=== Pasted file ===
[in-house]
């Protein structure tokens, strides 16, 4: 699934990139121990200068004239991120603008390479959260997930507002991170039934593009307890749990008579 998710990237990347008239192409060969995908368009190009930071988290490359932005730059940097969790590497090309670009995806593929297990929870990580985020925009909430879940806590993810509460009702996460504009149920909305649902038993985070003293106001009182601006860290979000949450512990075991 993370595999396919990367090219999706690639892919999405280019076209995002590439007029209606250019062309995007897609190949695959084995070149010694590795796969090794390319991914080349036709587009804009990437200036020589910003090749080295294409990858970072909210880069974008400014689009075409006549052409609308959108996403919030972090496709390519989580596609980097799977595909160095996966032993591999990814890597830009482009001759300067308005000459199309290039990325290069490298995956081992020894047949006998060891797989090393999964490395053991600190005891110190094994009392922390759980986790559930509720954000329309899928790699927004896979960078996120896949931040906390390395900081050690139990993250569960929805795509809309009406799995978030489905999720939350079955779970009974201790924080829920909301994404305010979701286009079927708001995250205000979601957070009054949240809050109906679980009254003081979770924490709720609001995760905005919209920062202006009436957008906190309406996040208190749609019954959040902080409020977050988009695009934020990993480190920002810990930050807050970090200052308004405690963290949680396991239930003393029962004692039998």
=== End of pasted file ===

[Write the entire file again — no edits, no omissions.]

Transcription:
[in-house]
């Protein structure tokens, strides 16, 4: 699934990139121990200068004239991120603008390479959260997930507002991170039934593009307890749990008579 998710990237990347008239192409060969995908368009190009930071988290490359932005730059940097969790590497090309670009995806593929297990929870990580985020925009909430879940806590993810509460009702996460504009149920909305649902038993985070003293106001009182601006860290979000949450512990075991 993370595999396919990367090219999706690639892919999405280019076209995002590439007029209606250019062309995007897609190949695959084995070149010694590795796969090794390319991914080349036709587009804009990437200036020589910003090749080295294409990858970072909210880069974008400014689009075409006549052409609308959108996403919030972090496709390519989580596609980097799977595909160095996966032993591999990814890597830009482009001759300067308005000459199309290039990325290069490298995956081992020894047949006998060891797989090393999964490395053991600190005891110190094994009392922390759980986790559930509720954000329309899928790699927004896979960078996120896949931040906390390395900081050690139990993250569960929805795509809309009406799995978030489905999720939350079955779970009974201790924080829920909301994404305010979701286009079927708001995250205000979601957070009054949240809050109906679980009254003081979770924490709720609001995760905005919209920062202006009436957008906190309406996040208190749609019954959040902080409020977050988009695009934020990993480190920002810990930050807050970090200052308004405690963290949680396991239930003393029962004692039998």